True Blood is being taken of the shelves. Fang-bangers across the land will be disappointed to hear that HBO’s soapy supernatural drama is coming to an end after seven bloody seasons. Entertainment Weekly reports that the long-running series will air it's final 10 episodes in 2014.
“True Blood has been nothing short of a defining show for HBO,” said HBO Programming President Michael Lombardo in a statement. “Alan Ball took the books by Charlaine Harris, assembled a brilliant cast led by the magnificent Anna Paquin in the role of Sookie Stackhouse, and crafted a show that has taken its many devoted fans on an unforgettable journey. Alan passed the baton to Brian Buckner, who led our fantastic writers and crew in crafting a spectacular sixth season, and he will lead us through the seventh and final season of this amazing show. Together with its legions of fans, it will be hard to say goodbye to the residents of Bon Temps, but I look forward to what promises to be a fantastic final chapter of this incredible show.”
True Blood has remained a monster hit throughout it’s run and even though vampires never age, unfortunately actors do. The show has been a landmark success for the premium cable channel and, along with HBO’s Game of Thrones, has shown that there is a huge market for adult fantasy on televison.
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Hollywood action man Steven Seagal is insisting upon shooting new movie in hurricane-ravaged New Orleans, because he wants to help rejuvenate the area.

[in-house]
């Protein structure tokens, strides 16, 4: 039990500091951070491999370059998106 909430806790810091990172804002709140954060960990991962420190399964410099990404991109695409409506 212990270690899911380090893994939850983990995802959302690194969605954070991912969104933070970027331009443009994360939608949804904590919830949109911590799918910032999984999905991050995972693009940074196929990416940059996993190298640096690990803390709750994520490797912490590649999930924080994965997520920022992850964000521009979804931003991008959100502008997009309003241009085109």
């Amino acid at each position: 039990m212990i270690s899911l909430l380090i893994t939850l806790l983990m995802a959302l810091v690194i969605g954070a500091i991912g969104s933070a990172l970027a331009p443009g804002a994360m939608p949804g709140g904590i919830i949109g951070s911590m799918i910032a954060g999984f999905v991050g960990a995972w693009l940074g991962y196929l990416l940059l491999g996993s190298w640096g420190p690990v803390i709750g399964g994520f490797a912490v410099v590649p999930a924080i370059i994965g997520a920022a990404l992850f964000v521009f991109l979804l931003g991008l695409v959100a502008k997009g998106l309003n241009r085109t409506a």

The Under Siege star fell in love with New Orleans when he launched his blues career there early last year, and now he wants to help rebuild the place by shooting new blockbuster, which has a working title of Prince of Pistols, there.
Writer Joe Halpin, who has just returned from the city—where he has been scouting out locations and inspiration for the film—says, "I just left there after scouting a few locations. It's pretty sad. A lot of devastation. That's one of the main reasons Steven insisted on shooting it there—he wants to get some money back into the community."
Halpin tells Moviehole.net the film is "a modern day tale of revenge."
Seagal is also hoping to feature modern-day blues legends in the film.
Halpin adds, "There'll be lots of blues legends in it and it will feature some of Steven's own music."